Legislators want to give locals in the path more time to ‘digest’ revised Kinder Morgan plan

 

By Dick Lindsay
rlindsay@berkshireeagle.com @BE_DLindsay on Twitter
POSTED:   07/28/2015 10:02:45 PM EDT

PITTSFIELD — Three Berkshire state lawmakers want federal officials to suspend discussion of Kinder Morgan’s scaled-down Tennessee Gas pipeline until citizens in the path of the massive project can thoroughly digest the revised plans.

State Reps. Paul Mark of Peru, Gailanne Cariddi from North Adams and state Sen. Benjamin B. Downing of Pittsfield urged the Federal Energy Regulatory Commission Tuesday night to halt its scoping process of gathering public input on the environmental concerns for the project.

Representatives Gailanne Cariddi and Paul Mark speak at Taconic High School in Pittsfield at a meeting hosted by the Federal Energy Regulatory Commission for the public and local legislators to voice their opinions about the Tennesse gas pipeline coming through the Berkshires on Tuesday, July 28, 2015. Gillian Jones ó The Berkshire Eagle (Gillian Jones — The Berkshire Eagle)

Representatives Gailanne Cariddi and Paul Mark speak at Taconic High School in Pittsfield at a meeting hosted by the Federal Energy Regulatory Commission for the public and local legislators to voice their opinions about the Tennesse gas pipeline coming through the Berkshires on Tuesday, July 28, 2015. Gillian Jones ó The Berkshire Eagle (Gillian Jones — The Berkshire Eagle)

Those concerns would be included in FERC’s Environmental Impact Statement regarding a proposal Kinder Morgan has yet to official file with the federal agency. The draft EIS report will be issued prior to a build or no-build decision in November 2016.

Four FERC representatives, led by biologist John Connor, explained the scoping process and, with the help of a stenographer, recorded the public input, without making any comments themselves. Kinder Morgan officials were present, but didn’t speak.

Mark spoke on behalf of Cariddi, Downing and other state lawmakers representing communities affected by the proposed pipeline during FERC’s public hearing at Taconic High School.

Before a crowd of nearly 250 people, the legislators stated Kinder Morgan’s revision is too cumbersome for immediate comment.

“These documents are massive and highly technical … they are incomplete,” Mark said, reading from a prepared statement.

Cariddi noted the heavy opposition to the pipeline from her constituents.

“I have had over 1,000 [comments] and all but one were opposed to the pipeline,” she said.

Kinder Morgan’s board of directors recently approved moving ahead with a formal application for a downsized natural gas project, using a 30-inch rather than 36-inch pipeline from Wright, N.Y., to Dracut at a projected cost of $3.3 billion, down from the company’s previous estimate of $5 billion for the total project.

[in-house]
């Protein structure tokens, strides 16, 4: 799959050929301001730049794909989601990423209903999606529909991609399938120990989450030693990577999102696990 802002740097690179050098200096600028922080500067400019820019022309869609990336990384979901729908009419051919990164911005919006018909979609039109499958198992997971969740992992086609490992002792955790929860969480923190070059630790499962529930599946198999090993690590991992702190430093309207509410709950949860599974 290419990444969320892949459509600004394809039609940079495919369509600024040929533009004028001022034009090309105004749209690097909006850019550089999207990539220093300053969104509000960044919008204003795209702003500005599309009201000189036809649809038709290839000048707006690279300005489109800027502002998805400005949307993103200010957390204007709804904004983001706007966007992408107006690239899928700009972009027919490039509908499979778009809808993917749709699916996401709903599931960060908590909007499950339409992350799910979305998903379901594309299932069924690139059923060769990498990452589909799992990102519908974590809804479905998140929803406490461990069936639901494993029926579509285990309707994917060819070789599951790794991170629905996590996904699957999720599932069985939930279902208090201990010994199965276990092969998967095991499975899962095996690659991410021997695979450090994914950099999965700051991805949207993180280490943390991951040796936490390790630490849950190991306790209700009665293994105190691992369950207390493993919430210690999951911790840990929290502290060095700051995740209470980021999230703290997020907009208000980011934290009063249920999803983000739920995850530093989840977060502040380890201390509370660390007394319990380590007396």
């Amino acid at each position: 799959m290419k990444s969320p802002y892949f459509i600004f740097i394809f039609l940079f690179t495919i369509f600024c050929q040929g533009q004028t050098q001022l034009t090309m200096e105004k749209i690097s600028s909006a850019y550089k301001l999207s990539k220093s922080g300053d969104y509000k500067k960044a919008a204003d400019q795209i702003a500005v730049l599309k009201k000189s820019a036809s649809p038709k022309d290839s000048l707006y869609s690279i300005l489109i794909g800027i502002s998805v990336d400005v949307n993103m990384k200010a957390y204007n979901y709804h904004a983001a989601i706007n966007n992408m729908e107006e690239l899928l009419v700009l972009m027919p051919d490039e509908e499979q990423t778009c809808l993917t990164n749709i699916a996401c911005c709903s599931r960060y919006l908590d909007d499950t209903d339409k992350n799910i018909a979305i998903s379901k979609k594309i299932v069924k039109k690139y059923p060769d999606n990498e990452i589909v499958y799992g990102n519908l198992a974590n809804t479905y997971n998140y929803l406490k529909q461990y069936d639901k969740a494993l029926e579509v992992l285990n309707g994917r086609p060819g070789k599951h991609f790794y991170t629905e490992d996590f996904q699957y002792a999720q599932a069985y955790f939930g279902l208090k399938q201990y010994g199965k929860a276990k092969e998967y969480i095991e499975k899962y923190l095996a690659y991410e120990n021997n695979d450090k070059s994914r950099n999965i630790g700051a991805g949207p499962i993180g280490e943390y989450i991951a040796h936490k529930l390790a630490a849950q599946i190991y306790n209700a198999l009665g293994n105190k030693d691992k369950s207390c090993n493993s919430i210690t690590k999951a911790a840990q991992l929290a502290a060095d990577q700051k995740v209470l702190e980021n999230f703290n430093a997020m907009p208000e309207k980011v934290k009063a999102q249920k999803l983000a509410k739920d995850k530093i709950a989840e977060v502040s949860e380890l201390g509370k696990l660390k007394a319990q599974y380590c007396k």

The company’s current preferred 188-mile route through central New England enters Berkshire County from Stephentown, N.Y., and follows existing utility corridors through portions of Hancock, Lanesborough, Cheshire, Dalton, Hinsdale, Peru and Windsor. It then exits into Hampshire and Franklin counties, loops northward into southern New Hampshire and then re-enters Massachusetts to the Dracut terminal north of Lowell.

The Berkshire section of the pipeline includes a compressor station — one would need to be installed every 40 to 50 miles along the route — proposed for Windsor.

John Garcia of Windsor noted the compressor, an above ground facility, would serious impact six nearby households.

“They won’t be able to live,” he said. “The noise will be ruthless.”

Kinder Morgan reduced the size of the overall project earlier this month because it has not lined up additional customers beyond the seven it listed in March, including Berkshire Gas and National Grid. Kinder Morgan officials have emphasized that they may scale the project back up if they gain more distributors, an outcome they’re expecting.

Many pipeline opponents aren’t convinced that any amount of additional natural gas is needed in the Northeast.

“The need for the pipeline is still not clear and FERC should halt the scoping process,” said Williamstown Selectman Anne O’Connor.

Pipeline opponents fear the project will adversely affect drinking water, wildlife habitat, public safety, health and overall quality of life of those living and working in its path.

“The level of impact on our communities are profound,” said Nathaniel Karns, the executive director for the Berkshire Regional Planning Commission.

While the revised pipeline route steers clear of Lenox, town officials there worry about the affect on the region’s economy.

“We depend on tourist and second-homeowners drawn to our natural beauty,” said Lenox Selectman Channing Gibson.

Joan Wattman of Plainfield, who lives within the new pipeline’s proposed right-of-way, wants the region’s energy focus shifted away from fossil fuels.

“I would like to see more attention paid to alternative fuel sources,” she said.

Those who couldn’t attending Tuesday’s public hearing can submit by Aug. 31 written comments online at www.ferc.org via the eComment feature under the link to Documents and Filings.

Contact Dick Lindsay at 413-496-6233.

What’s next ?

What: Public hearing on Tennessee gas pipeline proposal by the Massachusetts Energy Facilities Siting Board, a division of the executive Office of Energy and Environmental Affairs.

When: 7 p.m. Tuesday, Aug. 4

Where: Taconic High School auditorium, 96 Valentine Road, Pittsfield